My initial interest in the American Civil War was prompted by two events. One was an invitation by novelist and former Director David Madden to be on the board of advisors of the United States Civil War Center, and the other was a report I heard on public radio describing the plight of our Nation's Civil War Battlefields. They are becoming lost because of neglect and disinterest by the public. Increased encroachment of building parking lots and shopping malls spring up next to historic and sacred ground creating a threat both real and aesthetic.

    In the summer of 1993, I made my first attempt with a camera on Lookout Mountain in Chattanooga. The early results were not encouraging. For a photographer, motel rooms are important. Film must be loaded at night in the bathroom. The room must be made light tight by using black masking tape and stuffing the photographer's darkcloth under the crack in the door. All the lights in the room must be turned off including the TV. The process takes about 45 minutes depending on how much film needs to be reloaded. Towels are usually wrapped around one's head to prevent perspiration from dripping on the film. It is often a tedious job. While reloading film in the motel's bathroom, water from the tub's spigot dripped into my exposed film box making those early negatives almost unusable. 

    Undaunted I continued my quest. Because of its close proximity to Baton Rouge, Vicksburg Military Park was visited more often than other sites. I felt the most comfortable there with its rolling hills and river views. Coincidentally both Vicksburg and Gettysburg fell on the same day in history, July 4, 1863. In 1994, I was fortunate to gain support from Louisiana State University's Council on Research in the form of a summer research stipend to photograph the battlefields in Virginia, Maryland, and Gettysburg. In 1997, I was also awarded a sabbatical leave from Louisiana State University to finish the work in Gettysburg, Vicksburg, and Shiloh. 

    My plans to photograph the Civil War battlefields during the month of June 1994 was a good decision. The pre-scheduled month of July was wet, partially due to the tropical storm "Alberto" that devastated Georgia and ended up in the Northeast. Gettysburg in July is packed with visitors. There is a major reenactment of the battle complete with cannon fusillades and infantry and cavalry charges. If I had waited until July, the project may have been impossible to accomplish. Sometimes you need a little luck with the weather and other unknown quantities. Preparations were to include taking the 4 x 5 field camera as well as the 8 x 20 banquet camera. The use of this "smaller" camera has been beneficial because it has allowed me to make many more photographs that I would have been able to otherwise. I chose to work in black and white. It seemed more appropriate than color considering the seriousness of the subject. These photographs represent a tribute and a fitting memorial to the men and the events that took place there.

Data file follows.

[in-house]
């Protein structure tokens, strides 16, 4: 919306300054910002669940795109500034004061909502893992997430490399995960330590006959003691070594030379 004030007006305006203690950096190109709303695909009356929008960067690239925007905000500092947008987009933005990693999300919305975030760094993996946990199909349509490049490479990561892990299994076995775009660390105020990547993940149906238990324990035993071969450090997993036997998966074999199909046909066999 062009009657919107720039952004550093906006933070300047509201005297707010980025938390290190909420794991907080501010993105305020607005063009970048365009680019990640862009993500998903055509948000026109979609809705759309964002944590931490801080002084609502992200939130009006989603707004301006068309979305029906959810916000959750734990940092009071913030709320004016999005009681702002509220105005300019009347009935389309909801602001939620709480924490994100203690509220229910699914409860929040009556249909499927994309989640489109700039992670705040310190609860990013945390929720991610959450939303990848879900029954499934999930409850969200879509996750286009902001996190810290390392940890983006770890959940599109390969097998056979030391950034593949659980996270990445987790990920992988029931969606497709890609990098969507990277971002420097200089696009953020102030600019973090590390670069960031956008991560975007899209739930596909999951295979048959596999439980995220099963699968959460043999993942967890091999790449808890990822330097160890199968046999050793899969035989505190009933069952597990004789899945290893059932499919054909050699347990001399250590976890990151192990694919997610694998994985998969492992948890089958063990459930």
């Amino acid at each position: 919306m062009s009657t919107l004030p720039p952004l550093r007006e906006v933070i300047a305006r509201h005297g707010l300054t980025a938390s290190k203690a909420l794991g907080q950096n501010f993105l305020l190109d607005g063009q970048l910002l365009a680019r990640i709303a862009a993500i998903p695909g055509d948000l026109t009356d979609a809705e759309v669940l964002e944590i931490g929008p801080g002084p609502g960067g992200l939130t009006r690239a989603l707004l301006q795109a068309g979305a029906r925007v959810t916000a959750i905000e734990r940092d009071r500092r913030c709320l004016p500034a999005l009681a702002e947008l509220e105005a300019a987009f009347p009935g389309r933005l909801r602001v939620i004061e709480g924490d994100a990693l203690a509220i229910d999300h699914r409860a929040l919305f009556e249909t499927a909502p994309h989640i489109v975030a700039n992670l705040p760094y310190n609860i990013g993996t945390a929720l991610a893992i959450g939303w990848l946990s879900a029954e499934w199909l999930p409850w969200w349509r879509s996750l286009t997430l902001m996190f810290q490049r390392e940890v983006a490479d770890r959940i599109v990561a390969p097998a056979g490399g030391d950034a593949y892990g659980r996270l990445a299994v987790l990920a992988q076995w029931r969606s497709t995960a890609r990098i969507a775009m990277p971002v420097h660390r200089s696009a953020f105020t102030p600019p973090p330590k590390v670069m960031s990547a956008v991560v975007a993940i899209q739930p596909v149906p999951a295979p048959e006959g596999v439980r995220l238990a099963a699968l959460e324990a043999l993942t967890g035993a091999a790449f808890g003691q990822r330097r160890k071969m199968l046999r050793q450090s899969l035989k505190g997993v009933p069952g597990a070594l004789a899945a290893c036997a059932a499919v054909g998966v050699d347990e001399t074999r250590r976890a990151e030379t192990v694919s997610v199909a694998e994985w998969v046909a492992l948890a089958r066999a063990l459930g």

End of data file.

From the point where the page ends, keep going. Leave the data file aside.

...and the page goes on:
My daughter Patricia and I left Baton Rouge, June 6, and headed northeast. Arriving at our destination, we photographed in the area south of Washington D.C. several days working in overcast light. In my opinion, it is best to have overcast light for wooded areas rather than the patchy light and dark that would have resulted from working in bright sunlight. Bright sunlight is good for open areas or specific subject matter such as the many monuments which eulogize the war. In this regard, we were extremely lucky finding the right kind of light for the subjects and landscape we were photographing.